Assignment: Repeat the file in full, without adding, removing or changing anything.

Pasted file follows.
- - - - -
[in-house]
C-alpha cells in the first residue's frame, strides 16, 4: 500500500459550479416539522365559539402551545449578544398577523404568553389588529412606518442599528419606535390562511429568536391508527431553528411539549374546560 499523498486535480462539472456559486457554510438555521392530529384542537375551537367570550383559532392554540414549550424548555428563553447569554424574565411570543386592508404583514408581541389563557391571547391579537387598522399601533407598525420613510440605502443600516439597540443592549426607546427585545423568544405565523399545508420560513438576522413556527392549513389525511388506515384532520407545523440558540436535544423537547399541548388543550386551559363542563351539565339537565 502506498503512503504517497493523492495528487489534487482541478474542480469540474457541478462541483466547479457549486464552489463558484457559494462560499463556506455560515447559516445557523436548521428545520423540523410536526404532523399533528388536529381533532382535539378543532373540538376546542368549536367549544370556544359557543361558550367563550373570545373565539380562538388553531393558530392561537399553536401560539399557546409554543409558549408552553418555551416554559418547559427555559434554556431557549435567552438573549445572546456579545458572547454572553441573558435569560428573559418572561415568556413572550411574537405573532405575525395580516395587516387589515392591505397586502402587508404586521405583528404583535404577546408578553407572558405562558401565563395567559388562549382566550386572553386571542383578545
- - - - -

[in-house]
C-alpha cells in the first residue's frame, strides 16, 4: 500500500459550479416539522365559539402551545449578544398577523404568553389588529412606518442599528419606535390562511429568536391508527431553528411539549374546560 499523498486535480462539472456559486457554510438555521392530529384542537375551537367570550383559532392554540414549550424548555428563553447569554424574565411570543386592508404583514408581541389563557391571547391579537387598522399601533407598525420613510440605502443600516439597540443592549426607546427585545423568544405565523399545508420560513438576522413556527392549513389525511388506515384532520407545523440558540436535544423537547399541548388543550386551559363542563351539565339537565 502506498503512503504517497493523492495528487489534487482541478474542480469540474457541478462541483466547479457549486464552489463558484457559494462560499463556506455560515447559516445557523436548521428545520423540523410536526404532523399533528388536529381533532382535539378543532373540538376546542368549536367549544370556544359557543361558550367563550373570545373565539380562538388553531393558530392561537399553536401560539399557546409554543409558549408552553418555551416554559418547559427555559434554556431557549435567552438573549445572546456579545458572547454572553441573558435569560428573559418572561415568556413572550411574537405573532405575525395580516395587516387589515392591505397586502402587508404586521405583528404583535404577546408578553407572558405562558401565563395567559388562549382566550386572553386571542383578545